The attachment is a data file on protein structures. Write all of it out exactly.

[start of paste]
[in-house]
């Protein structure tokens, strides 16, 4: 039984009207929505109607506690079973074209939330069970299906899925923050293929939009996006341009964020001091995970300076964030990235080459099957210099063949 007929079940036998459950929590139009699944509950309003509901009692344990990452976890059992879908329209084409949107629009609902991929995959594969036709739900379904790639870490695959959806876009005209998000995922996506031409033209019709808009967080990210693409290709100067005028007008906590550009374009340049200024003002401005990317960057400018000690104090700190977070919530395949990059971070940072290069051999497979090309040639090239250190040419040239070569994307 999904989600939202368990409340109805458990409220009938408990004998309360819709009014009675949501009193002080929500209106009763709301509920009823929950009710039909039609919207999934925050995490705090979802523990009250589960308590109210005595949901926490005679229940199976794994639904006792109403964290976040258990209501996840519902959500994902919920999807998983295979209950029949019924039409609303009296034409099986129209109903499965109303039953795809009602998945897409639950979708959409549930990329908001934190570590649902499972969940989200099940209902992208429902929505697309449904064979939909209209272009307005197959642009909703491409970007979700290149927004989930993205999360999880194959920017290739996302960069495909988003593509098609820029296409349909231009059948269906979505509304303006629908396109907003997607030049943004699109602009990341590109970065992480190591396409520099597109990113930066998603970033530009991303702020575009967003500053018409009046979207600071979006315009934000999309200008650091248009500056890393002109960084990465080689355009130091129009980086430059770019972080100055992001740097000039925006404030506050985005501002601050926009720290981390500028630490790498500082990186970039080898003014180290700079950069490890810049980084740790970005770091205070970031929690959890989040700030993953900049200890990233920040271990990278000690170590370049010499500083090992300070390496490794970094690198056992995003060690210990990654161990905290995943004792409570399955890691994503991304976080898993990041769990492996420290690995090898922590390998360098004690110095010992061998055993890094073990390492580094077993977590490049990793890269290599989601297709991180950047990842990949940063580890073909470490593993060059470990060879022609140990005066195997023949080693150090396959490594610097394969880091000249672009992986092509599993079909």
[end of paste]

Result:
[in-house]
């Protein structure tokens, strides 16, 4: 039984009207929505109607506690079973074209939330069970299906899925923050293929939009996006341009964020001091995970300076964030990235080459099957210099063949 007929079940036998459950929590139009699944509950309003509901009692344990990452976890059992879908329209084409949107629009609902991929995959594969036709739900379904790639870490695959959806876009005209998000995922996506031409033209019709808009967080990210693409290709100067005028007008906590550009374009340049200024003002401005990317960057400018000690104090700190977070919530395949990059971070940072290069051999497979090309040639090239250190040419040239070569994307 999904989600939202368990409340109805458990409220009938408990004998309360819709009014009675949501009193002080929500209106009763709301509920009823929950009710039909039609919207999934925050995490705090979802523990009250589960308590109210005595949901926490005679229940199976794994639904006792109403964290976040258990209501996840519902959500994902919920999807998983295979209950029949019924039409609303009296034409099986129209109903499965109303039953795809009602998945897409639950979708959409549930990329908001934190570590649902499972969940989200099940209902992208429902929505697309449904064979939909209209272009307005197959642009909703491409970007979700290149927004989930993205999360999880194959920017290739996302960069495909988003593509098609820029296409349909231009059948269906979505509304303006629908396109907003997607030049943004699109602009990341590109970065992480190591396409520099597109990113930066998603970033530009991303702020575009967003500053018409009046979207600071979006315009934000999309200008650091248009500056890393002109960084990465080689355009130091129009980086430059770019972080100055992001740097000039925006404030506050985005501002601050926009720290981390500028630490790498500082990186970039080898003014180290700079950069490890810049980084740790970005770091205070970031929690959890989040700030993953900049200890990233920040271990990278000690170590370049010499500083090992300070390496490794970094690198056992995003060690210990990654161990905290995943004792409570399955890691994503991304976080898993990041769990492996420290690995090898922590390998360098004690110095010992061998055993890094073990390492580094077993977590490049990793890269290599989601297709991180950047990842990949940063580890073909470490593993060059470990060879022609140990005066195997023949080693150090396959490594610097394969880091000249672009992986092509599993079909």